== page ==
Grieving Mother Offers Message of Thanks to the CrossFit Community
Three minutes: That’s all it took for 7-year-old Kevin Nye to tangle himself in the tarp used to cover his family’s above ground swimming pool. He died six days later, on June 18, from the injuries he sustained.
- “The pool was 33 inches deep and he was 52 inches tall. He has been a great swimmer his entire life. We often went to the YMCA and he passed their most rigorous swim test. I never worried about him in the pool. So I went upstairs to grab the trash. I was only gone for three minutes according to video footage.” said his grieving mother Amanda Nye.
- She paused and added: “ I wish I had never gone up to get the trash.”
Three minutes later, Amanda returned and found her son unconscious in the pool, tangled in the tarp they used to keep out Arizona’s notorious dust. A paediatric nurse, she performed chest compressions on her son and managed to regain a pulse.
- “The ambulance arrived within six minutes and Kevin started taking breaths on his own again. They told us we would be able to take him home from the hospital the next day, that he would need physical therapy, but that he’d be OK,” Amanda said.
But then things went downhill. Kevin’s brain had swelled, and he passed away unexpectedly, leaving Amanda, Kevin’s father Adam Nye and 5-year-old sister Kayla Nye “completely shattered,” Amanda said.
The CrossFit community steps in: Though nothing can ease the pain of losing a child, Amanda is adamant that the CrossFit community has made these recent days just a bit more manageable.
It all started with another mother Amanda became friends with through CrossFit.
- “She reached out and asked if she could plan a workout in honor of Kevin. She asked if we could meet at the local High School track on Father’s Day,” Amanda said.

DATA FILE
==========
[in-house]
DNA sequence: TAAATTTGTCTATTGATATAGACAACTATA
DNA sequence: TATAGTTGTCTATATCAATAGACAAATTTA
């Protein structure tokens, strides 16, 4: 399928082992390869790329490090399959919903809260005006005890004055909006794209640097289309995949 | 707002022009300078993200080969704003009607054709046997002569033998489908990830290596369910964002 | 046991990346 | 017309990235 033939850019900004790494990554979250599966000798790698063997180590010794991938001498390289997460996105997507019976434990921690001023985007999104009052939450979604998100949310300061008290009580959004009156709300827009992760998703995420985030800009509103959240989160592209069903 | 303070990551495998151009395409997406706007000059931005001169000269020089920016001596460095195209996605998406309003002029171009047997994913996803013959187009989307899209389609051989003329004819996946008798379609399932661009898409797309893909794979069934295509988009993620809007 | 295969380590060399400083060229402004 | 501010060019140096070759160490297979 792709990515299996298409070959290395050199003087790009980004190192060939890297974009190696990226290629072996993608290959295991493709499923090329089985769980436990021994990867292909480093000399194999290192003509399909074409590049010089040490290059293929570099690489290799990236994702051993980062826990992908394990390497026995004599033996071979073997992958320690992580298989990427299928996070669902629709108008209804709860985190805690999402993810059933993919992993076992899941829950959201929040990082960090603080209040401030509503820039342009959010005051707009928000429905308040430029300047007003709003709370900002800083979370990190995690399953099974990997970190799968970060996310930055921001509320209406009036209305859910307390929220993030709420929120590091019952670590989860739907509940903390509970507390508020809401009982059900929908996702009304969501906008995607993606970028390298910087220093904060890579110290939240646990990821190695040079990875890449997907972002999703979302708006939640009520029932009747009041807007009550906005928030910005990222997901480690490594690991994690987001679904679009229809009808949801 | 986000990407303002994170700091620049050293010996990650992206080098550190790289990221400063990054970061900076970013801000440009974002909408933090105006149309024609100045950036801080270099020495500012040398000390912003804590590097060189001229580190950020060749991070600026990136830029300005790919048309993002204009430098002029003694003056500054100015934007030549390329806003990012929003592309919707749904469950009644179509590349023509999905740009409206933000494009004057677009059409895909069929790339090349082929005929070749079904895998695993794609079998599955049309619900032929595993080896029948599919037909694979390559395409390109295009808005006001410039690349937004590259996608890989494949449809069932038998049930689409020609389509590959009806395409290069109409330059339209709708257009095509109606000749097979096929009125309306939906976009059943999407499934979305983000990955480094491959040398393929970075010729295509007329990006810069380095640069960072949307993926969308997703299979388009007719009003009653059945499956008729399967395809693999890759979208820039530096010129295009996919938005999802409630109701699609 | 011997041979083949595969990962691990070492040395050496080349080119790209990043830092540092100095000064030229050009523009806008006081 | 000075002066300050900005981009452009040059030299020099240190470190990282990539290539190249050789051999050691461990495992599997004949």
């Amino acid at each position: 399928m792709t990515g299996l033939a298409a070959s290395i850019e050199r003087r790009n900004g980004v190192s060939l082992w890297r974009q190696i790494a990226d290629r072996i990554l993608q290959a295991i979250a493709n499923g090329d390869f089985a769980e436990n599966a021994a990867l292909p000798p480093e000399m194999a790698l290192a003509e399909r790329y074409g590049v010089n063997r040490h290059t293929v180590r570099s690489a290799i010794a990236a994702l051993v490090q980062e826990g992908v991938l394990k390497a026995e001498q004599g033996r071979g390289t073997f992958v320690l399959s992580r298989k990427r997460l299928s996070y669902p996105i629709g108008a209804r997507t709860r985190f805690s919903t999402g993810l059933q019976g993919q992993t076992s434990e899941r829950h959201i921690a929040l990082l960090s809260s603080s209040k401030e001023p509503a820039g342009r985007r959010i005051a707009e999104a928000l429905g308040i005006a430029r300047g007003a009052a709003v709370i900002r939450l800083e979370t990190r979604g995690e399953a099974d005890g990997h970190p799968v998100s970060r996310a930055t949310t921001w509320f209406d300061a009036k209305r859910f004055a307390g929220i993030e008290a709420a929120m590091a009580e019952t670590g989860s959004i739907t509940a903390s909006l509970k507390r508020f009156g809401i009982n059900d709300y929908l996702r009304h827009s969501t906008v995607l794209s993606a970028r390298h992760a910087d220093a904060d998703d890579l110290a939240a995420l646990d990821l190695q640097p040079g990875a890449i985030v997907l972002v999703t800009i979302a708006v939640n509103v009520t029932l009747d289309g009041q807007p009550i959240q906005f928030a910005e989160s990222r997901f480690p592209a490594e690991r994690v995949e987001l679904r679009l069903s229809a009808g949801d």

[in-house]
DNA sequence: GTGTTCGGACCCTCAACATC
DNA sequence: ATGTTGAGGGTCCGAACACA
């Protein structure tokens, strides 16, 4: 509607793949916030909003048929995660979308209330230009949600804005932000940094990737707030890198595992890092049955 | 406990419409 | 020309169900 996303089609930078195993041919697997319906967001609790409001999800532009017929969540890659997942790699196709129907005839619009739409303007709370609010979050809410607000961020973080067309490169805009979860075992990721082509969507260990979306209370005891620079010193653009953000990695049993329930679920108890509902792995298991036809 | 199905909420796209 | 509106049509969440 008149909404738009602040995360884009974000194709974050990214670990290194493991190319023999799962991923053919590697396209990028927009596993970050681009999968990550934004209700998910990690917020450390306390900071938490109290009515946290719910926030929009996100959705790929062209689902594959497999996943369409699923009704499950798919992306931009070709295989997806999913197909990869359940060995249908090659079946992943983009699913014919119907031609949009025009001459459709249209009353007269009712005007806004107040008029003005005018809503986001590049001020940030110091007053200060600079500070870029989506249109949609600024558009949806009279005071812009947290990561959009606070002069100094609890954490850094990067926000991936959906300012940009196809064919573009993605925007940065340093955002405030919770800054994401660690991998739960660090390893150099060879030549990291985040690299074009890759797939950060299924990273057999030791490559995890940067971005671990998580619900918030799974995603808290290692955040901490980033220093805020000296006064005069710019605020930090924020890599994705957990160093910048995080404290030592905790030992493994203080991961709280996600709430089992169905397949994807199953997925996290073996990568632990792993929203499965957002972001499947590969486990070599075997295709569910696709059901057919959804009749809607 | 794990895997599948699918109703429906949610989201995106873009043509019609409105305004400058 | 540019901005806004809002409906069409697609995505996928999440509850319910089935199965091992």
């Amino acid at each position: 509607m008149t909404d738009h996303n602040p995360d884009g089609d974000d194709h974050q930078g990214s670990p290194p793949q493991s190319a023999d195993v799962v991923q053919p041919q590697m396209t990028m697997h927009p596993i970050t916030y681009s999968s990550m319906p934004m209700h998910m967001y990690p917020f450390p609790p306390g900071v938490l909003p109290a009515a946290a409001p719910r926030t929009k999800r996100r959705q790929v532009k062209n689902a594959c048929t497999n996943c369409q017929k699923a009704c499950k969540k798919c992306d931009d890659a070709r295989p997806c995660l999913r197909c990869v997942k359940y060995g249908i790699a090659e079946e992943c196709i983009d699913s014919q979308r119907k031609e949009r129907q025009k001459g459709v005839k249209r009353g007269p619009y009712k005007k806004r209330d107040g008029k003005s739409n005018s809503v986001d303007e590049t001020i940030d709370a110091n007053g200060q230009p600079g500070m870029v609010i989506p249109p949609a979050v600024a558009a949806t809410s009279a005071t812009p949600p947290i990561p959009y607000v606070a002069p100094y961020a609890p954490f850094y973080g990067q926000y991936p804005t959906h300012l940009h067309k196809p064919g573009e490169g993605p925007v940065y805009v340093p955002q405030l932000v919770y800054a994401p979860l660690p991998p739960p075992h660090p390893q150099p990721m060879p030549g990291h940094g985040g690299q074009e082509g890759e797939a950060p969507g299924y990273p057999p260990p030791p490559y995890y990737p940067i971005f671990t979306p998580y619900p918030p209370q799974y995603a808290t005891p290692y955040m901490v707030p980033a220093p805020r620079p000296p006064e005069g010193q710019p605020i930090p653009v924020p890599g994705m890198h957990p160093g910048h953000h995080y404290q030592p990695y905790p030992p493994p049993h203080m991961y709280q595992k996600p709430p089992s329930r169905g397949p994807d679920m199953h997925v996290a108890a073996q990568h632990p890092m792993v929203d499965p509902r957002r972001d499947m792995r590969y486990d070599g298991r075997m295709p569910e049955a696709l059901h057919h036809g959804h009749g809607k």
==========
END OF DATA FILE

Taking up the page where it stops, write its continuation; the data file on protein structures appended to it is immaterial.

- “I showed up and was expecting maybe 20 people, but there were more than 150 people there, people I have worked out with through CrossFit over the years. Just knowing that many people care about my family, and on Father’s Day, no less, seeing all these people show up just meant the world to me. It has made the pain a little more bearable,” she said.
The workout was one Kevin, who started doing CrossFit with Amanda when he was just a year-and-a-half old, came up with himself, Amanda explained.
- “At my CrossFit moms group, we sometimes let the kids come up with workouts so this was one he created on his own. He loved burpees. He loved killing people with burpees,” she said.
Kevin’s workout is four rounds for time of 10 KB swings, 10 push-ups, 10 burpees and a 100-meter run.
Soon, people all over the world had caught wind of the tragedy and began doing the workout and posting about it with the hashtag #forkevin1212. CrossFit Mt. Holly in NJ even created a kids CrossFit scholarship in Kevin’s name.
- “It has been incredible to watch. Sometimes whole gyms have done the workouts, and sometimes just individuals. Friends of mine that have never done CrossFit did the workout. People in Australia and France have completed the WOD. Even Sam Briggs and Pat Sherwood did the workout, and it was added as a workout on Beyond the Whiteboard,” Amanda said.
- “In a time when I feel completely devastated and overcome with grief, the community showed up to honor my baby. #forkevin1212 provides just the smallest insight as to the number of people who have shown they care,” she said.
Through her grief, Amanda has a message to the CrossFit community: “When all of this was happening, it was in the midst of gyms (disaffiliating) and this and that and the other, and for me, the biggest take home is that none of that stuff matters. The community is what matters, and my community showed up for me so I want to thank the community. They helped this mama out big time,” she said.
- She added: “I think my biggest message is none of the current politics matter. People matter. Surround yourself with people who love and support you and ignore the noise in the background. Love those who are hurting and who need you, and help where you can. For me, that is making a world of difference right now. The CrossFit community is good people.”